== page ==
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Zelda: Skyward Sword - The More Things Change...

Link's new adventure changes the formula while retaining Zelda's spirit. Impressions of the first major dungeon.

2011-10-07
The more time I spend with The Legend of Zelda: Skyward Sword, the more I'm convinced this adventure captures a sense of originality and freshness for the series that I haven't felt in a decade, maybe more. What's curious is how the game manages to achieve that tone. It's not as if Nintendo is throwing what makes Zelda so unique out the door. Link is still exploring dungeons, still fighting bosses, still fetching mystical items… he's even still finding boss keys. But it's how all those things are designed and managed in the context of the overall adventure that makes Skyward Sword considerably different than its predecessors.

The introduction to the game's mechanics on Skyloft, though different, is still rather by-the-books for a Zelda game. It's faster, it wastes less of your time, but you're still going through some similar motions. You meet key characters, discover critical plot information and are sent off to save Zelda, the world and everything else shiny and wonderful.

It's once you learn how to sky dive to the wicked surface world that things change considerably. In previous Zelda adventures, the bulk of the game's challenge and sophistication stemmed from dungeons. Puzzles, enemies and major challenges were neatly packaged into one area, with transition segments generally consisting of finding characters and objects, largely removed from the more strategic and intense design elements to come.



Skyward Sword changes that considerably. When Link dives below the clouds, he lands in an area called the Sealed Grounds, just south of the Faron Woods. The game, largely through the sword spirit known as Fi, then gives Link a tutorial on a mechanic that's new to the franchise - dowsing.

Dowsing is an ability that allows Link to go into first-person mode and use the Goddess Sword as a sort of interactive compass. When Link aims the sword's "cursor" in the proper direction, he'll get a variety of visual and audio clues, including a directional arrow of sorts that points at the desired object. Link is able to tune the sword to look for different items or creatures, such as lost members of the small, furry Kikwi race that inhabits the woods. As Link searches the forest, he'll not only fight enemies and navigate obstacles but also seek out these creatures, which will eventually give him access to the Skyview Temple as he searches for Zelda.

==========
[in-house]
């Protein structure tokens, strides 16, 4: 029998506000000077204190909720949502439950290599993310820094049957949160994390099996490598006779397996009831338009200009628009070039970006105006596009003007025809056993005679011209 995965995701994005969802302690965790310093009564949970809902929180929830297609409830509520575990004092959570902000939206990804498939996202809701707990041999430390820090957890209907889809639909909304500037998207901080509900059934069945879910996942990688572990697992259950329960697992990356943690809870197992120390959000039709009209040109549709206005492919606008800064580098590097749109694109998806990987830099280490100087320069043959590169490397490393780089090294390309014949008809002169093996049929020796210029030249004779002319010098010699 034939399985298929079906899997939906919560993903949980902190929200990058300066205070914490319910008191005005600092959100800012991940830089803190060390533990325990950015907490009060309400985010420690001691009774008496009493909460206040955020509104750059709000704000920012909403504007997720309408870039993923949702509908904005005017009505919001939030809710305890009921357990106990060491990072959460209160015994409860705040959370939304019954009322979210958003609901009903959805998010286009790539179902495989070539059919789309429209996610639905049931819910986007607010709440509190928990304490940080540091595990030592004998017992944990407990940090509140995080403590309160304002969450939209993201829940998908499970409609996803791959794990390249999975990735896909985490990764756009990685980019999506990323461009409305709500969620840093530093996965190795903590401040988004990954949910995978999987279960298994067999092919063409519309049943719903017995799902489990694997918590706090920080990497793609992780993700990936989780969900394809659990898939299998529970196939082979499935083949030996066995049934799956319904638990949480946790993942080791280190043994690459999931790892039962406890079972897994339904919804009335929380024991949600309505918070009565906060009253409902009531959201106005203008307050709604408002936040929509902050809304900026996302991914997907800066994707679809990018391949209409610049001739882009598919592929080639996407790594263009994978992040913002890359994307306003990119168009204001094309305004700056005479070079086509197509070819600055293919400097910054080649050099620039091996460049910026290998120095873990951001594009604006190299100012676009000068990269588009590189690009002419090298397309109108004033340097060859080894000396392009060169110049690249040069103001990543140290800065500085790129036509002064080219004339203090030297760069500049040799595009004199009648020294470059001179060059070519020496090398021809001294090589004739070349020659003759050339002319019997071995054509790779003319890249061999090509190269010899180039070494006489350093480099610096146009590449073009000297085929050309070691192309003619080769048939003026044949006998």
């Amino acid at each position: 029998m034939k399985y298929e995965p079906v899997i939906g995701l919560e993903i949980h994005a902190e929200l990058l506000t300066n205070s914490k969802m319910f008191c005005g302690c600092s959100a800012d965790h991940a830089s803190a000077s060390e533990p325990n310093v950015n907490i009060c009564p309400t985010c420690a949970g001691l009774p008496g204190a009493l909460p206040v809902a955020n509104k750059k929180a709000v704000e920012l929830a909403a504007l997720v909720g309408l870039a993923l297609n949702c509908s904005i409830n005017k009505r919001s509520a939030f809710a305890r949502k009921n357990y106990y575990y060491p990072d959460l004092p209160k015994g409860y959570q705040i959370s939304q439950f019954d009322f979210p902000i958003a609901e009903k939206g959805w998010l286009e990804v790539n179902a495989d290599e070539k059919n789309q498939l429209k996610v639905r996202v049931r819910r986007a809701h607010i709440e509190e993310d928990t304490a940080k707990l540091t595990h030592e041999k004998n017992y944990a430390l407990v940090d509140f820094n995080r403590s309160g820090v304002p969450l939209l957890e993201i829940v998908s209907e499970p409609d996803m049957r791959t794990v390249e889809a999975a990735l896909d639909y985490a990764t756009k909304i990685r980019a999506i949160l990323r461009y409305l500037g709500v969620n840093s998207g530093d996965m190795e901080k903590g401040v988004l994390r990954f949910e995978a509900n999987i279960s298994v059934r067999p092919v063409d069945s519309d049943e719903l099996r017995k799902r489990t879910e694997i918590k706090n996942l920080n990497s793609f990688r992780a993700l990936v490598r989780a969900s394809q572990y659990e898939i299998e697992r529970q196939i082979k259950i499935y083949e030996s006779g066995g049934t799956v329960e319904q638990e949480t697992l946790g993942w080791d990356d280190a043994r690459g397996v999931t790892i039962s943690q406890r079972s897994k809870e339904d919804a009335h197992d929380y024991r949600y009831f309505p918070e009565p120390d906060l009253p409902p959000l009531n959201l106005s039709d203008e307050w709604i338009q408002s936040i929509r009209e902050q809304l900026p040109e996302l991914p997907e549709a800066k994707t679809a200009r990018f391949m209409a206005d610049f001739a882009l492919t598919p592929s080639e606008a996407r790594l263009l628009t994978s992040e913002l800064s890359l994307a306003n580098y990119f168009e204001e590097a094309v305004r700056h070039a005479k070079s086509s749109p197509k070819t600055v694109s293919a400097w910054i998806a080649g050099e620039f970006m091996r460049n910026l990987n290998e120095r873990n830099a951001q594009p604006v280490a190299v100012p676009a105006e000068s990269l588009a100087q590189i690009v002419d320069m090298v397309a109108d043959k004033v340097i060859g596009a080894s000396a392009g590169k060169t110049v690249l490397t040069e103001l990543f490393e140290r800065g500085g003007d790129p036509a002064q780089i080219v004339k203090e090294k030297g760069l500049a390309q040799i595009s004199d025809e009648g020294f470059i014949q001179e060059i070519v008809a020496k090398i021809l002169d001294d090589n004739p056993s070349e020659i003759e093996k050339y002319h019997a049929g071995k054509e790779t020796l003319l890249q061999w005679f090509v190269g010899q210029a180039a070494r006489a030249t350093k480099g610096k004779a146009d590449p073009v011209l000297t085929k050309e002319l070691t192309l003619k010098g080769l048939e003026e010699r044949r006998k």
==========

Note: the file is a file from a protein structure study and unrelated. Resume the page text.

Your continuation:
Link's search ability is just the beginning of how Skyward Sword layers challenges into an overworld that feels radically different than its predecessors'. The journey to discover Kikwis isn't an easy one - the little bastards are hiding in some pretty discreet places. In fact by the time the "proper" dungeon started, I found myself feeling like I had already progressed through one. Much like the introduction, the game seems aware of how the franchise has typically dragged out quests or artificially extended sequences with tasks that didn't seem to inform the story or truly engage the player. It's as if Nintendo realized the greatest elements of Zelda games were the dungeons, and has now attempted to take elements of those areas and spread them throughout the entire adventure.



That's not to say Skyward Sword relies too heavily on dungeons. Not once did I feel the game was becoming repetitive. Don't think of Faron Woods as having the same qualities as Skyview Temple. Each has different puzzles, tones and aesthetic qualities. Once Link has sorted out his Kikwi problems in the bright green forest, the dark, moody, haunting temple provides a more focused challenge, one very different from the woodsy adventure he just left behind. Despite battling hordes of Bokoblins and figuring out how to scamper up a ridiculously tall cliff, Link will find himself squaring off against a sword-wielding Stalfos skeleton, dozens of skulltulas and Skyward Sword's big bad guy Ghirahim.

Once again, Nintendo toys with what would seem to be conventional Zelda logic. Completing the Skyview sequence won't take long. A few short puzzles, obstacles and battles later and Link will find himself at the boss room. Factoring in the experiences with Faron Woods and you have a sequence that feels about as long as a traditional "game opening" dungeon. In other words, Nintendo seems to be spreading traditional Zelda mechanics out into varied storyline situations, applying the ideas we all love in fresh ways.

It's everything you'd want to see the franchise do with another sequel. It's what the franchise should always be doing. It's what it used to do but perhaps forgot as time went on.

The way Skyward Sword approaches its dungeon and world design is emblematic of everything that makes this latest game so captivating and addicting. The controls are fresh yet familiar. The visuals are both technically clever and artistically gorgeous. The story takes convention and turns it on its head. And then comes the actual experience beyond the introduction, which uses everything you know in subtly different ways. It makes you wonder why Nintendo didn't try and do this before now.




©2011-10-07, IGN Entertainment, Inc. All Rights Reserved

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